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  • Centre Sant-Vicens (Perpignan, Languedoc-Roussillon; tel. 04-68-50-02-18): This region of France is next door to Catalonia, whose capital is Barcelona. This place is home to several merchants who sell various Catalan wares, with forceful geometric patterns in textiles, pottery, and furnishings.
  • Santons Fouque (Aix-en-Provence, Provence; tel. 04-42-26-33-38; www.santons-fouque.com): Collectors from all over Europe and North America purchase santons (figures of saints) in Provence. You'll find the best ones here, cast in terra cotta, finished by hand, and decorated with an oil-based paint. The figures are from models made in the 1700s.
  • Alziari (Nice, French Riviera; tel. 04-93-85-76-92): Established in 1868, Nicolas Alziari is the oldest olive manufacturer in Nice. As well as regional and flavored olive oils, there are numerous olive-infused products, from tapenades to face creams. There are two outlets in Nice: 318 bd. de la Madeleine (where you can visit the working olive mill) and 14 rue St-François de Paule.
  • Verrerie de Biot (Biot, French Riviera; tel. 04-93-65-03-00): Biot is famed for its hand-blown glassware, and there's no better place to see them being produced than at this working glass-blowing factory. After you've watched red-hot molten blobs being blown into glassware of surprising beauty and complexity, you can head to the adjoining gallery where the one-of-a-kind collector pieces are for sale.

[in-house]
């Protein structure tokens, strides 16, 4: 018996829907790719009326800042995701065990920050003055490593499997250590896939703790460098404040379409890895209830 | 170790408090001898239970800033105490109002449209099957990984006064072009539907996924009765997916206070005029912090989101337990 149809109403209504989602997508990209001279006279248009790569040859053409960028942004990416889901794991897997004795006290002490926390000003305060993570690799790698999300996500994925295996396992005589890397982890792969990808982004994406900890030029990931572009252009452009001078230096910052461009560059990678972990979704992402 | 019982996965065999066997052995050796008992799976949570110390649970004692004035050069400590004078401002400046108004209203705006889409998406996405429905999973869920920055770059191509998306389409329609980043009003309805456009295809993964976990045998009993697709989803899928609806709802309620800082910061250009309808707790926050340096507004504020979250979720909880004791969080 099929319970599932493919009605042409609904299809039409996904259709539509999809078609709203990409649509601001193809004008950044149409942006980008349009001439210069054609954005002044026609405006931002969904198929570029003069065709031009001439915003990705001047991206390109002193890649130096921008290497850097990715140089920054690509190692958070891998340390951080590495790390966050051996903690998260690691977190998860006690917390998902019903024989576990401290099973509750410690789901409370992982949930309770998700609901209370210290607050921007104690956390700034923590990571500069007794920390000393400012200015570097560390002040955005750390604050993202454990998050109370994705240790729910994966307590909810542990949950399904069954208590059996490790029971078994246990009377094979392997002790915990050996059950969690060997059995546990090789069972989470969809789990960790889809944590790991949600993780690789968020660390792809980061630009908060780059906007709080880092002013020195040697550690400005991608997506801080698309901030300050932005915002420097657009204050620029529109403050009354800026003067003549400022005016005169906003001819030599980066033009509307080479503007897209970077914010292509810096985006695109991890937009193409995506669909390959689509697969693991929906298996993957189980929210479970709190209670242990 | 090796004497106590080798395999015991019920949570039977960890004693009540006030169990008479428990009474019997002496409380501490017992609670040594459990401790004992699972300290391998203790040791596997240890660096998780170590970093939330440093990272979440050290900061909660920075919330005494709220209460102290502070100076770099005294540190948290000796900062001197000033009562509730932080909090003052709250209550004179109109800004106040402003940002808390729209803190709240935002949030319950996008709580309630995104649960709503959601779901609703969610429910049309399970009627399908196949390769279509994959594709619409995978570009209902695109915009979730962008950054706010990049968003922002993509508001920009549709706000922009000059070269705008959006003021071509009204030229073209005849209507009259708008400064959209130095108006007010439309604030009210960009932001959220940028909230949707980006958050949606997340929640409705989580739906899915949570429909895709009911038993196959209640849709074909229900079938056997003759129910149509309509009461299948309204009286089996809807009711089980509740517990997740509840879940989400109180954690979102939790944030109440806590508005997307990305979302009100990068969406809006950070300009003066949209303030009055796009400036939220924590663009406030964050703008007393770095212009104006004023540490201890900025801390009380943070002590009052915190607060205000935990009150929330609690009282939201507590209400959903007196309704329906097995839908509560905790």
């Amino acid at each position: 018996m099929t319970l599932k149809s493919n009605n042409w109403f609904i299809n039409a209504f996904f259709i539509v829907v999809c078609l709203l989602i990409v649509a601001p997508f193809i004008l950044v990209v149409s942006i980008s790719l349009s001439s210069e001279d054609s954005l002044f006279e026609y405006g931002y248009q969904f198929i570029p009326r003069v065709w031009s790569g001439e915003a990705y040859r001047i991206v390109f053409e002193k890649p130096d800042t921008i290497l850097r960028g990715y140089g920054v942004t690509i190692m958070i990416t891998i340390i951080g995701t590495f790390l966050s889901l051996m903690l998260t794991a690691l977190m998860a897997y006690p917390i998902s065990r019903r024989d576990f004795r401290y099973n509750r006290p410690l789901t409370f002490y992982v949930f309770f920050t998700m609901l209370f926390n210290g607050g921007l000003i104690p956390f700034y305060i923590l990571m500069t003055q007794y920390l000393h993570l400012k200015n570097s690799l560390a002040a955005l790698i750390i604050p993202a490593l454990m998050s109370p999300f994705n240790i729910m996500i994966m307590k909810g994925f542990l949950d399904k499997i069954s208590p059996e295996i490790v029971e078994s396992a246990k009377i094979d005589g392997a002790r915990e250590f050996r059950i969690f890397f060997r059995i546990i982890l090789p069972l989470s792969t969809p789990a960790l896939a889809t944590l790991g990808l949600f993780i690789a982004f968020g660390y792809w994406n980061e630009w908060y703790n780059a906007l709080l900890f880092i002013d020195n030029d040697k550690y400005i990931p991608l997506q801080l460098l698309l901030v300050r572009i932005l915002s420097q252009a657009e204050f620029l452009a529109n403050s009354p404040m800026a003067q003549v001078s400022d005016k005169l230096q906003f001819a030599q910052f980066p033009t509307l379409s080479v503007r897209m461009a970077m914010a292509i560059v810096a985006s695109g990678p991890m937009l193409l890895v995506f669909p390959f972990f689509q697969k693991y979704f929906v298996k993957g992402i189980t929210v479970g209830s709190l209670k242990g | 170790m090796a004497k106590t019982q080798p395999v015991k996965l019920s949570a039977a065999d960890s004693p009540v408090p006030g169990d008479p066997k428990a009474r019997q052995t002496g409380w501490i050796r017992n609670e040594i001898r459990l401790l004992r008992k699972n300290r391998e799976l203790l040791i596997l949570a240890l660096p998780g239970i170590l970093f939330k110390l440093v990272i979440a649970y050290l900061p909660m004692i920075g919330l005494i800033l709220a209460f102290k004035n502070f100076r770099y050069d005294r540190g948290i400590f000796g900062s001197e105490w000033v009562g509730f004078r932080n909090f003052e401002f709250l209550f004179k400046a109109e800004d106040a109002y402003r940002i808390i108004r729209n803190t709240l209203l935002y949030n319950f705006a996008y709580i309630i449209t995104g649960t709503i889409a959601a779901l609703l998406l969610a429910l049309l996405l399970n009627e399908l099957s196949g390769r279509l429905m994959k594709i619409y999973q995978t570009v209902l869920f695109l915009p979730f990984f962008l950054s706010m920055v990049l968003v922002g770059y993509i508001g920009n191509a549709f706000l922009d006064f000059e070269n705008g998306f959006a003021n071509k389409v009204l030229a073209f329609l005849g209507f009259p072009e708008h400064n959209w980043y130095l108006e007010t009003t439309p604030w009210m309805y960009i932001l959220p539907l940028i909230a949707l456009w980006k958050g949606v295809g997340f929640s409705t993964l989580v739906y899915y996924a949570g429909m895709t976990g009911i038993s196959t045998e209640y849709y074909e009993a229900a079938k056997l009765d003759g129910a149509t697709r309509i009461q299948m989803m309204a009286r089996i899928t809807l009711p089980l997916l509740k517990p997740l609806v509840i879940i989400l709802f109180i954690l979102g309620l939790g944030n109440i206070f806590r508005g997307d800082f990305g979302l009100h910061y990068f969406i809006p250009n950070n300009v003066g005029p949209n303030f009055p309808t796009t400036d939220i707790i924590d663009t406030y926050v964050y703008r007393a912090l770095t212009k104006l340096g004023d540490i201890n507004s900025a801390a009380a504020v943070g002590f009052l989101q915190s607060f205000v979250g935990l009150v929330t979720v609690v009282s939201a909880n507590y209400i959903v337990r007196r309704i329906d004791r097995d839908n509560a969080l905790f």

The Best Markets

  • Uzès (Languedoc-Roussillon): There are few more romantic settings for an outdoor market than the arcades of the medieval square in the heart of Uzès. The place aux Herbes teems every Saturday morning with stalls selling local produce and crafts, with more stalls filling the narrow side streets.
  • St-Rémy-de-Provence (Provence): This is the place to turn up on a Wednesday morning when the streets of the old town are crammed with scores of stalls. Sellers of local goat cheeses and saucisson (sausage) vie for attention with vendors of olive oil soap and other souvenirs of Provence.
  • L'Isle-sur-la-Sorgue (Provence): Sunday mornings are a busy time, as hundreds of stalls set up along the banks of the Sorgue River in this pretty Vaucluse town. As it's also the second-largest antiques center in France (after Paris), there's an enormous brocante market, too, where you can hunt for bargains among the bric-a-brac.
  • Arles (Provence): Be aware that the weekly market on Saturday can bring Arles to a standstill. As it's the largest market in Provence, this isn't so surprising. The boulevard des Lices throngs with stall after stall selling food and local (and not so local) crafts.
  • Apt (Provence): The capital of the Luberon area holds one of the most enjoyable markets in all of Provence. You'll see many of the same stallholders at l'Isle-sur-la-Sorgue, but you might find it easier to get around Apt's wide streets and large main square.
  • Antibes (French Riviera): The daily covered market in Cours Masséna is a riot of Provençal produce and color. You find it hard to resist some of the stalls selling high-quality (if not particularly economical) olives and tapenade.

Note: This information was accurate when it was published, but can change without notice. Please be sure to confirm all rates and details directly with the companies in question before planning your trip.